Amen Corner & Pimento Cheese

My earliest memories of Augusta National involve pimento cheese sandwiches, hole No. 6, and lots of sunscreen. I learned to love the game of golf by watching Phil and Tiger play Amen Corner, so I guess you could say it was inevitable.

The first thing about the Masters that makes an impression is the course— it’s absolutely stunning. Tucked smack in the middle of Augusta (otherwise a fairly unattractive place) is the world’s most perfect golf venue. The bright pink and white azaleas frame the green expanses of the course itself, and the grandstands blend into the huge Georgia pines. Also pollen. Lots of pollen.

The second thing about the Masters that makes an impression is that its patrons, employees and golfers are the nicest, friendliest people you’ll ever meet. It sounds cliché, but I promise it’s true. One of my favorite parts of the tournament is meeting the couples who have been coming for decades, who have their favorite spots and players. They’ve witnessed thousands of incredible shots, and they’ve got the stories to prove it.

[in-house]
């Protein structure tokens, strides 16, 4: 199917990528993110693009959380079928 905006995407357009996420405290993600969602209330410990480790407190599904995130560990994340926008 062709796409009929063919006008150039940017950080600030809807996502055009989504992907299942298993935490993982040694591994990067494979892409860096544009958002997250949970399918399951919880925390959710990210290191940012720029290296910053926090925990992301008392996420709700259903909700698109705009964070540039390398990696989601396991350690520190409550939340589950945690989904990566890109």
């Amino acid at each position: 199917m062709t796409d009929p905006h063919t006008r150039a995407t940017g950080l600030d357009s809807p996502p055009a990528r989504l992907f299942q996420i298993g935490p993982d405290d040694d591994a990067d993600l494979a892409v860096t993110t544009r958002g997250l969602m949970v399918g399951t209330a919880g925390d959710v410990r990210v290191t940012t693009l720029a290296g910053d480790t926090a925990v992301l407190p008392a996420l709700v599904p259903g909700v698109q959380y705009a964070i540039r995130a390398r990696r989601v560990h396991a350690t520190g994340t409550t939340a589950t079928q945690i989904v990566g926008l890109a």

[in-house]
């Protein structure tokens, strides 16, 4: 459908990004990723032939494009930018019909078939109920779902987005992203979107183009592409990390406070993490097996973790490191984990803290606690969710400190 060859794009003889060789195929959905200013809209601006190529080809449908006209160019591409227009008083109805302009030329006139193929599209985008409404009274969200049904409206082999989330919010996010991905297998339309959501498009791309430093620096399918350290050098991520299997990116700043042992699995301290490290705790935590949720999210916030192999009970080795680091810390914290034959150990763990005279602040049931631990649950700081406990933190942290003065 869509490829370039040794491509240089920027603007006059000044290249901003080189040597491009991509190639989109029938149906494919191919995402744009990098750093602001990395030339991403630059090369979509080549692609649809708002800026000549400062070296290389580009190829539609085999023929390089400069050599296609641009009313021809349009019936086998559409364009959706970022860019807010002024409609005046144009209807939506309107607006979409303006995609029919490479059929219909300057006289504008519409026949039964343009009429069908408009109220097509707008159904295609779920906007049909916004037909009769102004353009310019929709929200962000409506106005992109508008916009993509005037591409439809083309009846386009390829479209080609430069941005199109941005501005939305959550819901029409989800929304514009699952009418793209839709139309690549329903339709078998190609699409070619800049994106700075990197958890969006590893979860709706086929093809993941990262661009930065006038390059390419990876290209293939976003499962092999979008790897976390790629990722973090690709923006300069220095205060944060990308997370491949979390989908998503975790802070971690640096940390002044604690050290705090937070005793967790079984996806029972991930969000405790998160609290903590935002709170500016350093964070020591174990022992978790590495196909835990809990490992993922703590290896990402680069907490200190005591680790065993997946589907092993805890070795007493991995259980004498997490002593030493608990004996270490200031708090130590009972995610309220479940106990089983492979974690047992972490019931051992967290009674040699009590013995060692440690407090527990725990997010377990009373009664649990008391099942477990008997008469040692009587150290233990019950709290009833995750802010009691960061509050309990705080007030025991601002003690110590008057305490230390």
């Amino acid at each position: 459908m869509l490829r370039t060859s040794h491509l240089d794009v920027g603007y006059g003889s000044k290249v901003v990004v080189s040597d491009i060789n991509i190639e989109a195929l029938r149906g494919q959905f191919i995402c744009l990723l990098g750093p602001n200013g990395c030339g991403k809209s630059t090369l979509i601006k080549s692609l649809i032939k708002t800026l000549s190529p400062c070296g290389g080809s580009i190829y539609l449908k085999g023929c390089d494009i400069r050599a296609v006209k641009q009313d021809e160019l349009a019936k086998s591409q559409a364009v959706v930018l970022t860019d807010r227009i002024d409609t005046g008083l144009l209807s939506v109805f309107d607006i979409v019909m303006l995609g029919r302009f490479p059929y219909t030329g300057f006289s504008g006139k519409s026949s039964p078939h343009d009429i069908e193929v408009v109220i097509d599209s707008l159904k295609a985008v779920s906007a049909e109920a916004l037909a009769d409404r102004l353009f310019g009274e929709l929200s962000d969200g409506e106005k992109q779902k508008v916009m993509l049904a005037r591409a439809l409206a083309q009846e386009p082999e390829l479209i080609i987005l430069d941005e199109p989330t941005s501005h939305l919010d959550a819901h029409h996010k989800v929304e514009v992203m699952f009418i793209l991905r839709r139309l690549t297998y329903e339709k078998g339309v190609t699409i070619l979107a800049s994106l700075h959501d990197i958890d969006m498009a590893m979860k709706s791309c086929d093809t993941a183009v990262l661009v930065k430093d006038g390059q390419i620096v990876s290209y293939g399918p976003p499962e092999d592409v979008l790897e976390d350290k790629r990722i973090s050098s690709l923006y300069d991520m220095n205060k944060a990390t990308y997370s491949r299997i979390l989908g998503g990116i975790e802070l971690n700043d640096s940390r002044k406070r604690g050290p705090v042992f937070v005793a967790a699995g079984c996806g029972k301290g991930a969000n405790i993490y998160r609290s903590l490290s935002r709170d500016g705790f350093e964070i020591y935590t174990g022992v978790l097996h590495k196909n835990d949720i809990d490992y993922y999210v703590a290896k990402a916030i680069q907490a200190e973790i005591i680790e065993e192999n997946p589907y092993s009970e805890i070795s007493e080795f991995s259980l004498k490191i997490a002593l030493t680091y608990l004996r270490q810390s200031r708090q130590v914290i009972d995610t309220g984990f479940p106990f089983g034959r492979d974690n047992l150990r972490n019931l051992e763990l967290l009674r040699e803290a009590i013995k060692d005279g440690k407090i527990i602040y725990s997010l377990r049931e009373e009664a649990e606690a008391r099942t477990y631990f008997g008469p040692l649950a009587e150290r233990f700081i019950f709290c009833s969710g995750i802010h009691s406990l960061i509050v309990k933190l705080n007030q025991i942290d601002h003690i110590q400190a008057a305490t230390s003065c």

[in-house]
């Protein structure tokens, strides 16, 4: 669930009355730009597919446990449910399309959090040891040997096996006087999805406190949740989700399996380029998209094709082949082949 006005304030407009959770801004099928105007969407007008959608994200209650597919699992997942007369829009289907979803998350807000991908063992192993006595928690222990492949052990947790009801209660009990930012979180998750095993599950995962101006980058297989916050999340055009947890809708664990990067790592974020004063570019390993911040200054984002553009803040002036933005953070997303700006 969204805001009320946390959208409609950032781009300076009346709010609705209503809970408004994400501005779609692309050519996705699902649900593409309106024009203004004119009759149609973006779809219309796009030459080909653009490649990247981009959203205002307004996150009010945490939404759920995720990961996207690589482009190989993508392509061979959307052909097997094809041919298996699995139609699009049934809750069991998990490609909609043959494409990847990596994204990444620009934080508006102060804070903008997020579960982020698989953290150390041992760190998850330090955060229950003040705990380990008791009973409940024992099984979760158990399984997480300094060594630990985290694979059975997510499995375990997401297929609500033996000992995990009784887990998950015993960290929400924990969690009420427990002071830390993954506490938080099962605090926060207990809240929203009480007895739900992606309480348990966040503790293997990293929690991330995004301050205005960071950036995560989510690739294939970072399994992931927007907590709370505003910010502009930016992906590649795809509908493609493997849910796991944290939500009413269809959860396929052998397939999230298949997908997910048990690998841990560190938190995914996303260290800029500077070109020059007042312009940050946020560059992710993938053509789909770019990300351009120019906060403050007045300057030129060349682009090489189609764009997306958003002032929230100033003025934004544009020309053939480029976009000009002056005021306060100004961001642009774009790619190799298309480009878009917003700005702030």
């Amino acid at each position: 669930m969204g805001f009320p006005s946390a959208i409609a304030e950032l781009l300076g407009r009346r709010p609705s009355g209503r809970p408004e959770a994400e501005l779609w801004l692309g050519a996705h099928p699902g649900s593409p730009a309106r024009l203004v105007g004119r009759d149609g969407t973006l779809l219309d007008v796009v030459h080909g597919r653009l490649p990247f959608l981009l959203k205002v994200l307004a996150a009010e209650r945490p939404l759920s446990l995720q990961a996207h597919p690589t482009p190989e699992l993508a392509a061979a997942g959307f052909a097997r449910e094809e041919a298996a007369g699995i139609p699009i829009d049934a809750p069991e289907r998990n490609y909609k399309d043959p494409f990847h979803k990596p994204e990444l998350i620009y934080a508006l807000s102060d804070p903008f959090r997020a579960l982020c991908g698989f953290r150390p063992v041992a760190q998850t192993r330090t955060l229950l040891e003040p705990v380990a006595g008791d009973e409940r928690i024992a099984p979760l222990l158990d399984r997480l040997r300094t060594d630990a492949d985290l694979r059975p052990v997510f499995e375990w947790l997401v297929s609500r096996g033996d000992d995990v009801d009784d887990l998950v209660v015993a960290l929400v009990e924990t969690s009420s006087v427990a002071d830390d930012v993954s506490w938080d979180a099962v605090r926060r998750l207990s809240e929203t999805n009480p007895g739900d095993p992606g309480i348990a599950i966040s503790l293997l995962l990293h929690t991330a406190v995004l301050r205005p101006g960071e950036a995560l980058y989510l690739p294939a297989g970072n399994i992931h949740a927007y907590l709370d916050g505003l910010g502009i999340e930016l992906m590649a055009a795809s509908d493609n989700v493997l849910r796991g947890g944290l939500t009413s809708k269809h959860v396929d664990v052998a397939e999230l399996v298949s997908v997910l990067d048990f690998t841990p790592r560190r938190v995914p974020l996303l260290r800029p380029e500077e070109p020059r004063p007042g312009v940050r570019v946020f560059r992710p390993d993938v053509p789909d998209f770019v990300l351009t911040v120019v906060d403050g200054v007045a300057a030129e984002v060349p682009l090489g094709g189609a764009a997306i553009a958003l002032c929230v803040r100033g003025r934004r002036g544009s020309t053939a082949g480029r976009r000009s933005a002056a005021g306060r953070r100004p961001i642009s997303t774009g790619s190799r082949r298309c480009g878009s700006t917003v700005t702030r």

As I got older, I learned that being in the red is good, not bad, and golf etiquette is never more highly respected than here. I think I got shushed fairly frequently, which is most likely why this particular point stuck. I learned that these guys make golf look like a breeze, and when I started playing, I learned that golf is the most frustrating game on the freakin planet.

The best way to see everything is to sit at one location, then stay for a while to watch the different pairings come through. I prefer the back nine, but the entire course is incredible. I’ve always had a soft spot for hole No. 6 because it’s a par 3, so little tiny me could watch the golfers play the entire hole, then get right up close to the green.

Amen Corner is by far the most beautiful section of the course, combined with the most drama. No. 13 is a prime spot for birdies, sometimes eagles, and it’s right next to a leader board. Nos. 15 and 16 are my other favorites, especially on Saturday and Sunday.

The Masters as a whole is surrounded by tradition, but Masters Sunday is a tradition all its own. The roars get more exciting, causing every head to turn to the leader board, waiting to see where it originated. Aside from the usual massive crowds following Woods, Mickelson, and now McIlroy and Spieth, the crowd gets bigger and bigger as the leaders close out the course. Say what you will, golf is exciting.

As much as I would have loved to watch Jordan Spieth take home that green jacket, I had to miss the Masters this year. But I’m a lucky girl, and I’ve got years of memories to go on. See ya next year, Augusta National. Save me a pimento cheese sandwich.